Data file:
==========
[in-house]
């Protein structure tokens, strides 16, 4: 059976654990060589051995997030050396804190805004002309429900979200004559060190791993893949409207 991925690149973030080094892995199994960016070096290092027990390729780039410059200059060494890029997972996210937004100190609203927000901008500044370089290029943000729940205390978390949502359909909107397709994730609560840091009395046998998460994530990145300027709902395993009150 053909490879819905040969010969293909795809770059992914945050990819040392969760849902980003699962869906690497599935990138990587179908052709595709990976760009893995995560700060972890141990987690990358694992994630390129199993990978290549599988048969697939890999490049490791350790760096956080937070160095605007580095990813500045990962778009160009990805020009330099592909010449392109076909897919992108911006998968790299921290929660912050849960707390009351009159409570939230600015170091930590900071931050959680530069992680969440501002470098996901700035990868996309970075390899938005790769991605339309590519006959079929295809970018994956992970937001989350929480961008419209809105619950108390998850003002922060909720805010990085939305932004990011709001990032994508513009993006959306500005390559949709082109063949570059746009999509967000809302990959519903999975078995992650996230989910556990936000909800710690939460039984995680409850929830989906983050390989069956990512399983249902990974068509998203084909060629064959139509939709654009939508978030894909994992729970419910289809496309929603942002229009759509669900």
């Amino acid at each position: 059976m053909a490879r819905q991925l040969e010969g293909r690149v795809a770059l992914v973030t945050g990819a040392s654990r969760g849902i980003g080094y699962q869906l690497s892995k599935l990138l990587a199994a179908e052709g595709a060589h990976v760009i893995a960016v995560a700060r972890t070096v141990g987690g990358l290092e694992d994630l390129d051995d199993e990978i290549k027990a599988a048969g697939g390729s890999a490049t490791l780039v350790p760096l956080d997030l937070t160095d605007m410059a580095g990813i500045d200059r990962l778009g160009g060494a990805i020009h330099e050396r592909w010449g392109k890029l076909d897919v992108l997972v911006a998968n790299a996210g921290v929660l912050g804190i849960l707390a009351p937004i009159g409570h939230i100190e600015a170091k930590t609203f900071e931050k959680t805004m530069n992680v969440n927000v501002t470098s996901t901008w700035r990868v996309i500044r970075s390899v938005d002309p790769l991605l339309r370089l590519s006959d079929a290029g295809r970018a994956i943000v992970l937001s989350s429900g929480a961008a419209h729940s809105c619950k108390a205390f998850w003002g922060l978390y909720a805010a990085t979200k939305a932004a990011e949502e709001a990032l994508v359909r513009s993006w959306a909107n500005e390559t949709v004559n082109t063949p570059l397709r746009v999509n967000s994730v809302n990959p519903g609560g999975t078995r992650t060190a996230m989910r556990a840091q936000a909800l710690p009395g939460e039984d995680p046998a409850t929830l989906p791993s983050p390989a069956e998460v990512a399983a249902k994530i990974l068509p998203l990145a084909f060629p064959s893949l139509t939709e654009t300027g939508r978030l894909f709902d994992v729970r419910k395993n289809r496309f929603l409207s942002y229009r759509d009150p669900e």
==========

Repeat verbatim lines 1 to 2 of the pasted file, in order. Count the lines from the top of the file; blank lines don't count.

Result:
[in-house]
């Protein structure tokens, strides 16, 4: 059976654990060589051995997030050396804190805004002309429900979200004559060190791993893949409207 991925690149973030080094892995199994960016070096290092027990390729780039410059200059060494890029997972996210937004100190609203927000901008500044370089290029943000729940205390978390949502359909909107397709994730609560840091009395046998998460994530990145300027709902395993009150 053909490879819905040969010969293909795809770059992914945050990819040392969760849902980003699962869906690497599935990138990587179908052709595709990976760009893995995560700060972890141990987690990358694992994630390129199993990978290549599988048969697939890999490049490791350790760096956080937070160095605007580095990813500045990962778009160009990805020009330099592909010449392109076909897919992108911006998968790299921290929660912050849960707390009351009159409570939230600015170091930590900071931050959680530069992680969440501002470098996901700035990868996309970075390899938005790769991605339309590519006959079929295809970018994956992970937001989350929480961008419209809105619950108390998850003002922060909720805010990085939305932004990011709001990032994508513009993006959306500005390559949709082109063949570059746009999509967000809302990959519903999975078995992650996230989910556990936000909800710690939460039984995680409850929830989906983050390989069956990512399983249902990974068509998203084909060629064959139509939709654009939508978030894909994992729970419910289809496309929603942002229009759509669900």